Chandler explained that the same-sex marriage advocates didn't stumble upon this change in messaging and tactics by accident. "This cohesive set of talking points … is created by marketing and consulting firms that find out which message has the most impact. That's true for opposition as well," he said.
Sprigg said same-sex marriage opponents have stuck to a consistent message since winning the Prop 8 battle in California: What is in the best interest of the children?
"Children do best with a mom and dad," Sprigg said. "It's an easy argument to make, and it gets to the core fundamental differences between homosexual and heterosexual relationships. They (a same-sex couple) cannot provide a child with a father and mother. That's one thing they can never do."
The traditional marriage camp has also recently been armed with studies casting doubt on previous claims that children raised by same-sex couples fare the same and sometimes better than those raised by parents of the opposite sex.
But even without the studies, opponents of same sex marriage say that a discussion about the types of homes where children would best thrive has been the most effective way to persuade an undecided voter.
"Most people don't think it would be the same if they had two of their dads or two of their moms raising them," said Brian Brown, president of the National Organization for Marriage. "It goes to the heart of our argument that men and women are different and complementary, and that accepting that difference is not bigotry but truth and biology."
Sprigg explained that getting off that message and delving into the moral merits of a gay or lesbian lifestyle can easily steer the conversation into accusations of stereotyping and personal attacks against gays and lesbians. Those arguments can ignite religious conservatives but usually backfire with more moderate voters.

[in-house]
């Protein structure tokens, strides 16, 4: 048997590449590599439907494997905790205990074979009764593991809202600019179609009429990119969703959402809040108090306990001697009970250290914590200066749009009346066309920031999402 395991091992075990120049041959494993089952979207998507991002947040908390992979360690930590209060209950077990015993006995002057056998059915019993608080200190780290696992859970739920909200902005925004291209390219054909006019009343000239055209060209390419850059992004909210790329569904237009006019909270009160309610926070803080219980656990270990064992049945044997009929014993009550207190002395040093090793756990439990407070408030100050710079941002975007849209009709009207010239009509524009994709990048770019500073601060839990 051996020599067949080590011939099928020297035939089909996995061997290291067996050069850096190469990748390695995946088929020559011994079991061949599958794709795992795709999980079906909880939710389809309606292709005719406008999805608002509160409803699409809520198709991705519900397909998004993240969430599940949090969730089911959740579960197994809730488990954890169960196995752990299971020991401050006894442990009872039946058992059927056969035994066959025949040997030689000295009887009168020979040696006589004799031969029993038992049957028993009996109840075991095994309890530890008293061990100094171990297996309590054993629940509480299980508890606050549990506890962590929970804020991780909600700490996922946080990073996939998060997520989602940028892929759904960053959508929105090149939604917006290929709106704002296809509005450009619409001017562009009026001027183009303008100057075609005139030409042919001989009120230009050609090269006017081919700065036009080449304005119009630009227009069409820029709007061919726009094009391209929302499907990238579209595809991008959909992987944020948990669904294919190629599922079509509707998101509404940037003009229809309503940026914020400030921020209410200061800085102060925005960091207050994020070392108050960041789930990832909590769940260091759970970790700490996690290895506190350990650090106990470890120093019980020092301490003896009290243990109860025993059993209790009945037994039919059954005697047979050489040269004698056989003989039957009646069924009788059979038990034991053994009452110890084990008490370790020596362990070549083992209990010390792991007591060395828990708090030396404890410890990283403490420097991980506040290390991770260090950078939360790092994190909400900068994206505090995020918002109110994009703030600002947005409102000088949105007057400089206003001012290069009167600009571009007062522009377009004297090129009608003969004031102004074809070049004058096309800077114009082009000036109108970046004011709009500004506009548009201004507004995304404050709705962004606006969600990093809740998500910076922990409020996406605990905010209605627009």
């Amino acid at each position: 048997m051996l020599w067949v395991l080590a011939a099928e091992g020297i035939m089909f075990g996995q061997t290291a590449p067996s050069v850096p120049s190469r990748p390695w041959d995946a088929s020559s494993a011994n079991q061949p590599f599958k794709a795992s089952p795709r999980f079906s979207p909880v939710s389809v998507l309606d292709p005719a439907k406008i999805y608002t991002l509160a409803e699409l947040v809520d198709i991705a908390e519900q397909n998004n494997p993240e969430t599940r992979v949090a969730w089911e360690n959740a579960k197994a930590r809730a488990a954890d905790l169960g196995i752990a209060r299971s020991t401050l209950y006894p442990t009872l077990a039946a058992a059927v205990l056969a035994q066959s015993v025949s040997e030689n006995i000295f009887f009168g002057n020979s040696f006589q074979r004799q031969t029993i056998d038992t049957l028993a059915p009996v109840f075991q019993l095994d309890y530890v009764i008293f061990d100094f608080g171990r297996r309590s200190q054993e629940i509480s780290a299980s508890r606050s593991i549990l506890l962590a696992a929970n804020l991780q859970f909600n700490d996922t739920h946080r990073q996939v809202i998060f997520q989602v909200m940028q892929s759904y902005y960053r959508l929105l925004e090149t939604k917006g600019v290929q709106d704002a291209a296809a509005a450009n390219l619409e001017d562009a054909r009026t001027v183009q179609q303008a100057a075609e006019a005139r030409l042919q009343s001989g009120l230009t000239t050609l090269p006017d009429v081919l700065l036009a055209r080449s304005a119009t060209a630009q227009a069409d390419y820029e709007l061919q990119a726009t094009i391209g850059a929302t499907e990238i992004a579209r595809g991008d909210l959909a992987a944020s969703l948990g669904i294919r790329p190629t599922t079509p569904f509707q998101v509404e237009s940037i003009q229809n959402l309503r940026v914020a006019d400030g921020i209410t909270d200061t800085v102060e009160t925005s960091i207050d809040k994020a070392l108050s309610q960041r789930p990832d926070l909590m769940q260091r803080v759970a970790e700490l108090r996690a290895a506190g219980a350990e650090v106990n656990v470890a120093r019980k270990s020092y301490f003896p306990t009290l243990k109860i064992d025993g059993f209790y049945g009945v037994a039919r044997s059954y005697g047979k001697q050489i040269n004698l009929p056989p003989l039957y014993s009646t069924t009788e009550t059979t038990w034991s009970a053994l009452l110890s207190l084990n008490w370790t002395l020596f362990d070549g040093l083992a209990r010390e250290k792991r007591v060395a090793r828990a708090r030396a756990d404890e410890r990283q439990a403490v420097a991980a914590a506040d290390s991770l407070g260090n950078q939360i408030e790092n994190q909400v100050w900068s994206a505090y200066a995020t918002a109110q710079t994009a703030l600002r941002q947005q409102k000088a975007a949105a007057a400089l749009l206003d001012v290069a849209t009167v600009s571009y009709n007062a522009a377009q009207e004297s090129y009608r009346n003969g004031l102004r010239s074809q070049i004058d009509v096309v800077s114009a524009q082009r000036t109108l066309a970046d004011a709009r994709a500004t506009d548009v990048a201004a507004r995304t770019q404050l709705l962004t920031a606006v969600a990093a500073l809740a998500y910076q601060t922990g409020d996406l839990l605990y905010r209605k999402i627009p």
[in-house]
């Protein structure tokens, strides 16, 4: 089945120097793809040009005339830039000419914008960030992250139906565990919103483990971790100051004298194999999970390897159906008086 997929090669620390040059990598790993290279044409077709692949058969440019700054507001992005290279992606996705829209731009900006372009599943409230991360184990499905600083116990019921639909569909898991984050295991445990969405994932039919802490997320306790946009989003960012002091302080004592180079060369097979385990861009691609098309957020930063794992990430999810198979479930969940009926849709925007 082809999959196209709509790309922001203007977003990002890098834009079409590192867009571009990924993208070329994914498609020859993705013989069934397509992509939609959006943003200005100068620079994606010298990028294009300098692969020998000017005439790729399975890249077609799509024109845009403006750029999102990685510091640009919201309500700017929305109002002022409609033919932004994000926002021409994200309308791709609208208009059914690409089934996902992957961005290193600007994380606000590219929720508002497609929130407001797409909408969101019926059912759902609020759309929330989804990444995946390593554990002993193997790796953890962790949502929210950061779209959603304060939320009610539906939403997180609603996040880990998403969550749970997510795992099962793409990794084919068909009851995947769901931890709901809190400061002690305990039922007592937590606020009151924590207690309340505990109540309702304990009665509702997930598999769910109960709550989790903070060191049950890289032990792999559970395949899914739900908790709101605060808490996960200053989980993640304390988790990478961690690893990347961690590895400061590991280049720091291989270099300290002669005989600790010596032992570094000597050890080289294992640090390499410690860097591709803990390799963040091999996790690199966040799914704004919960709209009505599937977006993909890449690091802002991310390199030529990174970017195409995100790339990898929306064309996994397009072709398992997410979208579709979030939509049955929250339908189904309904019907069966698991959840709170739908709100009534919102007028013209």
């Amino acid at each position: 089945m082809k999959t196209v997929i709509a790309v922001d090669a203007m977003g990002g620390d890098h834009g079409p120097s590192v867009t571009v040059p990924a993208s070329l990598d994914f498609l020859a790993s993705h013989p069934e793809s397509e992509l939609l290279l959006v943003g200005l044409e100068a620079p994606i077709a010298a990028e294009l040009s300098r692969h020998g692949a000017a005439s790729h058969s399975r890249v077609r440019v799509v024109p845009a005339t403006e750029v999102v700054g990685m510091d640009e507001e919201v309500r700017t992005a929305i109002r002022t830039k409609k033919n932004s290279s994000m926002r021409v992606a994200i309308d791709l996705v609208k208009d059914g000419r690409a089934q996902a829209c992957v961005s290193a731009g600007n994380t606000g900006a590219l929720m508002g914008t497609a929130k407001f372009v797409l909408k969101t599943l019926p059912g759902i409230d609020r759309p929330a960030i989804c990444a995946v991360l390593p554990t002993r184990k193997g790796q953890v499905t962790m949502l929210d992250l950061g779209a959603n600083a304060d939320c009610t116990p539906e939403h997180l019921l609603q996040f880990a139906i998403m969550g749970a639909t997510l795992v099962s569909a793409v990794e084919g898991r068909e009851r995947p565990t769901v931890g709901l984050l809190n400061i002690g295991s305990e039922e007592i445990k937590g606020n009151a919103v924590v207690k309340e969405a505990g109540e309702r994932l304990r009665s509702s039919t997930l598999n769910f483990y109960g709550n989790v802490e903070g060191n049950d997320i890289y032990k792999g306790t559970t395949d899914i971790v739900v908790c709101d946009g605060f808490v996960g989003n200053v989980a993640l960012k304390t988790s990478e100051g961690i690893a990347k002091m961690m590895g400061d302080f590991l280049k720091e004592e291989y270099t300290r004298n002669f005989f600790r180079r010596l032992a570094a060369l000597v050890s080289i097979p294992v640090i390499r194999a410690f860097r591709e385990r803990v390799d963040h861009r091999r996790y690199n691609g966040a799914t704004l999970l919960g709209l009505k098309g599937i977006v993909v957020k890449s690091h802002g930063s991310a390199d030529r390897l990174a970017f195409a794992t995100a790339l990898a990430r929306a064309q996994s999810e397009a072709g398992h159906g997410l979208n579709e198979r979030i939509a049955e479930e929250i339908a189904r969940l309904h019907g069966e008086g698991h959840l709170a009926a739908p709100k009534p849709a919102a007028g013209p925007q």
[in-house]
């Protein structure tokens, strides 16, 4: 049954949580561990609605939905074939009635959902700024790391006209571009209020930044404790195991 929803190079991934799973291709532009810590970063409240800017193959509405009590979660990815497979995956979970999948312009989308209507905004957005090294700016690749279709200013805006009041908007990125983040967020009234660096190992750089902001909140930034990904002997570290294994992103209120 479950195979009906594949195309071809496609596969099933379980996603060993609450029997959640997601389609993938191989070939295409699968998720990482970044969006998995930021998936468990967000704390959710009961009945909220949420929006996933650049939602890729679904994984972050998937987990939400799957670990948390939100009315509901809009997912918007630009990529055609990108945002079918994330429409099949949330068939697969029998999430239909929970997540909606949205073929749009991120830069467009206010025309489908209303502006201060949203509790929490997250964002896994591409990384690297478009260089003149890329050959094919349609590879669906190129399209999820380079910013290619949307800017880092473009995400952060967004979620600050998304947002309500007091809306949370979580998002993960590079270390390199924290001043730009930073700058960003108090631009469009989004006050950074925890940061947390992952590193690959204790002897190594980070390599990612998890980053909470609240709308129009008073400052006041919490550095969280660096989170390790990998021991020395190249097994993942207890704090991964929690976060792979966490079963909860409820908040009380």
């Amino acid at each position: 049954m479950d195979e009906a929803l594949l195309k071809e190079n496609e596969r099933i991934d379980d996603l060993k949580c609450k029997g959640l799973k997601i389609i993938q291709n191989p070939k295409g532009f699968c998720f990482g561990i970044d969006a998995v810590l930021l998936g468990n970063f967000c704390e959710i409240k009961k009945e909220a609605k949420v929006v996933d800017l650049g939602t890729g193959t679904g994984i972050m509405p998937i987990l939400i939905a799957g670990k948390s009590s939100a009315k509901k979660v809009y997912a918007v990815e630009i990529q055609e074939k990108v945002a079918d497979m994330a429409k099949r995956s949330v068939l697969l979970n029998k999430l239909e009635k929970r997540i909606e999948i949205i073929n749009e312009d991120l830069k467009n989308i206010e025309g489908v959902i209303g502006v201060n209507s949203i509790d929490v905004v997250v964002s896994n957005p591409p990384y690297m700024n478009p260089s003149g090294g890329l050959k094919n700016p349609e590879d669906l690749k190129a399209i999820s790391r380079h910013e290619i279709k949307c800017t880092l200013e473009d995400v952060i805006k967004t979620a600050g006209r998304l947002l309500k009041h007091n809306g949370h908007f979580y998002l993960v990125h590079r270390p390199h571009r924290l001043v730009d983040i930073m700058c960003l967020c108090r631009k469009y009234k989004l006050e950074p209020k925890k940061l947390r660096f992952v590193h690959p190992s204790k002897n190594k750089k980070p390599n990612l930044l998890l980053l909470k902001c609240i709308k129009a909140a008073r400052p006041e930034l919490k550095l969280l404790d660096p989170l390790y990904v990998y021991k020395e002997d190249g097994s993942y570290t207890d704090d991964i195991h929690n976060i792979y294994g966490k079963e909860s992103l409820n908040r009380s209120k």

The NOM website has talking points to guide its followers away from such pitfalls.
Courts will decide
Results from the November election will tell whether the move by same-sex marriage proponents to a more personal, family-oriented approach is able to shift the momentum in their favor.
Cole-Schwartz acknowledges that the movement hasn't succeeded in fending off constitutional amendments banning gay marriage or overturning law passed by state Legislatures. But he believes if the amendment blitz of 2004 were this year, the results wouldn't have been the same. He even considers the recent loss in a southern, religiously conservative state like North Carolina as progress.
"We moved the needle there," he said. "I would wager that in another eight years we would win in North Carolina."
According to Cole-Schwartz, past equal rights battles indicate that time and history are on the side of "marriage equality" and that it is inevitable that same-sex marriage will be legal nationwide.
But organizations like the Family Research Council and the National Organization for Marriage don't seem too concerned about the changing tactics of the pro-same-sex marriage movement or public opinion polls that show growing support for legalizing same-sex marriage, particularly among younger voters.
They say the polls have yet to bear out what has actually happened at the ballot box. And as long as they stay on message and keep the debate out of the state houses and on the general ballot, the union between a man and woman will remain the only legal definition of marriage.
But Chandler said the real victories for either side won't come through the legislative or ballot-initiative battles being waged right now. Instead, it will be the Supreme Court that eventually defines marriage, Chandler predicted, and that won't happen for another five to 10 years.
"(The Supreme Court justices) tend to wait until the national dialogue has settled onto some position," he said. "If they weigh in too soon, it can create too much controversy."